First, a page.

ignoring the holy royal decrees for the realm like this, appears exceedingly [CF: improper] [D: inappropriate]. Much later on in the future it
appears that everyone will be able to slander, defame and insult [Your memory]. Now the Holy Lord Omnipotent [CF: must not manifest] [D: has
manifested] His holy attachment to the Servant of the Holy Buddhist Lord, [DF: this person] who is subject [D: further] to the death penalty
[CF: , at all]. [The King] must manifest His holy attachment to the holy royal traditions. To prevent the system of customary practices from being
destroyed is better. That holy royal decree coming down from ancient times says: 'Now if any rear phan takes the helm of a holy throne barge and
allows the prow of that holy throne barge to break off, Their Worships say that [CF: rear phan] [D: person] is subject to the death penalty and
his head is to be cut off.' Now the Holy Lord Omnipotent must manifest His holy compassion by being pleased to have the head of the Servant of
the Holy Buddhist Lord cut off in accordance with that ancient royal decree!"
Thereupon a holy royal order was issued commanding all the oarsmen to mould dirt into a statue of Rear Phan Narasing. Then they were
accordingly ordered to cut off the head of that earthen statue. Then the King said, "Old Rear Phan [D: Narasing]! As for your punishment of [D:
already] being sentenced to die - I [C: will] have [F: accordingly] already cut off enough of your life through [CF: a] [D: your] substitute to fit
the occasion. You are forbidden to die at all. Come back on board the barge and go on [CD: along] [D: together] with me!"
Rear Phan Narasing, seeing such as that, felt much shame because he was afraid that [the subterfuge] would destroy the holy royal decrees
according to the [DF: system of] ancient customary practices. Fearing everyone would be able to slander, defame and insult his Supreme Holy
Lord Omnipotent, he strove to sacrifice his own life without regret. He thereupon prostrated himself and [CF: went on to say] [D: said] to the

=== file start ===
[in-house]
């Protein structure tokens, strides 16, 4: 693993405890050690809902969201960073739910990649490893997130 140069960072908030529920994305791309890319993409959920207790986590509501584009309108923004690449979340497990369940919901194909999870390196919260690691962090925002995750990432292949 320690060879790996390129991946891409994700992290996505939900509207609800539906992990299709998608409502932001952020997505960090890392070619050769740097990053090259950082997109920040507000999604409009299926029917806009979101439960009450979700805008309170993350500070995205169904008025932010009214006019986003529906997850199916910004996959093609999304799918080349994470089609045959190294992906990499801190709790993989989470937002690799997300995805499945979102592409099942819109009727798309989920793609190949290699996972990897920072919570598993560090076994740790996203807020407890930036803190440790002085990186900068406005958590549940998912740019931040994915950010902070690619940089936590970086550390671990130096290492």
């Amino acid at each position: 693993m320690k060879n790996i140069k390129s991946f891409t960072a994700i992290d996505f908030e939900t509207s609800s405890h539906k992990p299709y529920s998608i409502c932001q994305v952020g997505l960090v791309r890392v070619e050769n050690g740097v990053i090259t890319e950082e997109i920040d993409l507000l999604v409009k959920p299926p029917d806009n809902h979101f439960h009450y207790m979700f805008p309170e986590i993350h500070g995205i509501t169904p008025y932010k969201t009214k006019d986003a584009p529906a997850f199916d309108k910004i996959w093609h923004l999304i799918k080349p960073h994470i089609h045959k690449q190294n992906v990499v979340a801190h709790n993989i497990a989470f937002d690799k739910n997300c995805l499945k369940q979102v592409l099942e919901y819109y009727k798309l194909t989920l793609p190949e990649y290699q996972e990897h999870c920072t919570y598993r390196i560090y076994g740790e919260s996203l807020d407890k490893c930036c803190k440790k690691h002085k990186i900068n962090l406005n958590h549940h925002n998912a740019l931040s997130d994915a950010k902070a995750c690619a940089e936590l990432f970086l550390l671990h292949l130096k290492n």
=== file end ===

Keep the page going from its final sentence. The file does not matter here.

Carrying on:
King, "Begging the holy royal indulgence - as the King has manifested His holy compassion by favoring the Servant of the Holy Buddhist Lord
[CF: in all this] [D: on this occasion], no limit can be found to His holy power and holy goodness. Nevertheless, beheading an earthen statue as a
substitute for the person of the Servant of the Holy Buddhist Lord like this, looks [CF: to be] [D: like] play-acting. Everyone will be able to
slander and defame [the King]. I beseech His Holiness to manifest His holy compassion by being pleased to [CF: cut off the head of] [D: behead]
the Servant of the Holy Buddhist Lord [CF: in a real manner] [D: for real]! Do not let the system of customary practices within the holy royal
decrees be destroyed at all. The Servant of the Holy Buddhist Lord [CF: would beg] [D: begs] to prostrate himself and entrust his children and
wife [to the King’s care]. Then he would accordingly prostrate himself to render homage and take his leave to die according to those
specifications for proper punishment which he prostrated himself to inform the King about."
The Supreme Holy Lord of the Realm, having listened to such as that, went on pleading with him [CF: for] numerous times. Rear Phan Narasing,
however, would not agree to live. The Supreme Holy Lord Omnipotent manifested the state of His holy grand compassion towards Rear Phan
Narasing to a great extent until He was unable to hold back the tears in [CD: those] [F: the] holy eyes. It being necessary to comply with the holy
royal decree, the King thereupon [CD: ordered] [F: gave the order for] the master executioner to execute Rear Phan Narasing. Then He had a
shrine built, [D: approximately] eye level in height, and had the head of Rear Phan Narasing and that prow of the holy throne barge which had
been broken off, set up in sacrifice together in that shrine. Then He had the holy throne barge depart to tour and angle at the mouth of the river of
the Municipality of Sakhonburi. Then His Majesty returned to the Holy Grand Metropolis. [CF: Now] [D: Afterwards], that shrine of the
guardian god at the Vicinity of Tamarind Knoll [CF: has] accordingly survived to be seen right down to this very day.
The Royal Chronicles of Ayutthaya - Richard D. Cushman (2006) - page 393 / Source: British Museum, Reverend Phonnarat & Royal Autograph - Luang
Sorasak (King Sua) and King Thai Sa.
|WAT TUEK 2 (วัดตึก)
|(Ground plan of Wat Tuek)